The crown for the champions of the NFL this year is a foam block of cheddar cheese.
More than 100,000 football fans gathered in Dallas’ Cowboys Stadium and thousands more tuned in on television to watch the Green Bay Packers beat the Pittsburgh Steelers on Sunday 31-25, earning their fourth Super Bowl title, their first in 14 years. It was the most-watched televised event in history, drawing in more than 100 million viewers globally.
Wittenberg students crowded into dorm lounges, rooms and houses to watch the game. Fraternities and sororities alike gathered to tune in.
Sophomore Eric Wittig cheered on Green Bay at a friend’s house with fraternity brothers.
“I had to cheer for the Packers; my great-grandfather worked for them.”
Packers’ quarterback and MVP of the game Aaron Rodgers threw for 304 yards and three touchdowns.
“It’s a dream come true,” Rodgers said when interviewed after the game. “It’s what I dreamt about as a little kid watching Joe Montana and Steve Young and we just won the Super Bowl.”
Greg Jennings, who caught two of Rodgers’ touchdown passes, shared his teammate’s enthusiasm.
“Wow! It’s a great day to be great, baby.”
The Packers took the lead with two touchdowns in 24 seconds in the first quarter, one an interception returned for a touchdown by Packers free safety Nick Collins. The Steelers then responded with a 49 yard drive ending in a field goal, making the score 14-3.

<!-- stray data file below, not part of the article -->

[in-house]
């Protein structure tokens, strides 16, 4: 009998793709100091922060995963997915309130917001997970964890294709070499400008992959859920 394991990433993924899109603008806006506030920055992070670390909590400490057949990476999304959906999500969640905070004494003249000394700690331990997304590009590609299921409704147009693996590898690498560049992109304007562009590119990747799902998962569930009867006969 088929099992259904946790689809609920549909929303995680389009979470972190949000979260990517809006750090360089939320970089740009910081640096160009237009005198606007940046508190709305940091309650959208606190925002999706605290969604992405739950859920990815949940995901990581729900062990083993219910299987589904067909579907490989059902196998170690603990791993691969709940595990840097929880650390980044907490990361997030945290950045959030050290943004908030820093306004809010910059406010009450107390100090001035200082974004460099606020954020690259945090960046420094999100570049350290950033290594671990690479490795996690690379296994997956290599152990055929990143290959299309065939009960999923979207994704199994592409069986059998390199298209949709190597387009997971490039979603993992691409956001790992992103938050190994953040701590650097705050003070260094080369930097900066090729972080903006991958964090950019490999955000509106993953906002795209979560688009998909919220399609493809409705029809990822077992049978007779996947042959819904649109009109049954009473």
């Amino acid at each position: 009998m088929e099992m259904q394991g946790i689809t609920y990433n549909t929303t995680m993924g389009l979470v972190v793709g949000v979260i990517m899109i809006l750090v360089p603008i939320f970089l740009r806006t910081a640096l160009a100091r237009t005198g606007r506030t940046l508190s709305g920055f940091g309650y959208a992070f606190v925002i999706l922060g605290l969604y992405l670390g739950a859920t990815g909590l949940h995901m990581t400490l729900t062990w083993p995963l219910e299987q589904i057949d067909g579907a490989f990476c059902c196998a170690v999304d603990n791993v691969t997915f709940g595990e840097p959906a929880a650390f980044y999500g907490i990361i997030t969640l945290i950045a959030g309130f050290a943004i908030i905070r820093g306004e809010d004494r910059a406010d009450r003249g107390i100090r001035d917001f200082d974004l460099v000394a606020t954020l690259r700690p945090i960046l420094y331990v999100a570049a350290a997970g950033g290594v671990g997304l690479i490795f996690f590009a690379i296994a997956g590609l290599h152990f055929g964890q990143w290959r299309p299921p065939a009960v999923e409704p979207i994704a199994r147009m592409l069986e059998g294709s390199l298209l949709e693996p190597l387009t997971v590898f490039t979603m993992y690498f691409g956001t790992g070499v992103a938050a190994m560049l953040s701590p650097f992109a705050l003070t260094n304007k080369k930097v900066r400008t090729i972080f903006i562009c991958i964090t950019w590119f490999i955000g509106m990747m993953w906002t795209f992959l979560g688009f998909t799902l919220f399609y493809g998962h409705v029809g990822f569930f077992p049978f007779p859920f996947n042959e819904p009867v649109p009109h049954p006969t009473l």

Jarrett Bush, Packers defensive back, grabbed another interception from Big Ben, which led to a touchdown scoring drive with only 2:24 left in the second quarter. But the Steelers weren’t ready to head back to the locker room yet. Wide receiver Antwaan Randle El caught a 37-yard throw from Roethlisberger on the first play of a drive that ended in an 8-yard touchdown pass to Hines Ward, bringing the score to 21-10 at halftime.
Both teams lost players due to injury in the first half. The Steelers took out receiver Emmanuel Sanders while the Packers lost receiver Donald Driver and defensive backs Charles Woodson—who broke his collarbone—and Sam Shields. Shields later returned to the game.
The Steelers started the third quarter strongly, with a five-run drive ending in an 8-yard touchdown play by Rashard Mendenhall. The Packers were then forced to punt after an unsuccessful drive, and the Packer defense took the field and made a key stand, including batting down a pass, and sacking Roethlisberger twice. Pittsburgh attempted a 52-yard field goal, which sailed left of the uprights. Another Packer drive down the field led to an 8-yard touchdown pass to Jennings, answered succinctly by a Steeler drive ending in a touchdown throw to Mike Wallace. The Steelers then got the two-point conversion when Roethlisberger faked a hand off and pitched the ball to Randle El, shrinking the Packer lead to 28-25.
With seven minutes left on the clock, the Packers made it to the 8-yard line but were kept out of the end zone, resulting in a successful field goal, which sealed the deal at 31-25.
“It feels awesome,” said Packers coach Mike McCarthy. “It’s great to bring the Lombardi Trophy back to Green Bay.”
(Eric Werner / email@example.com)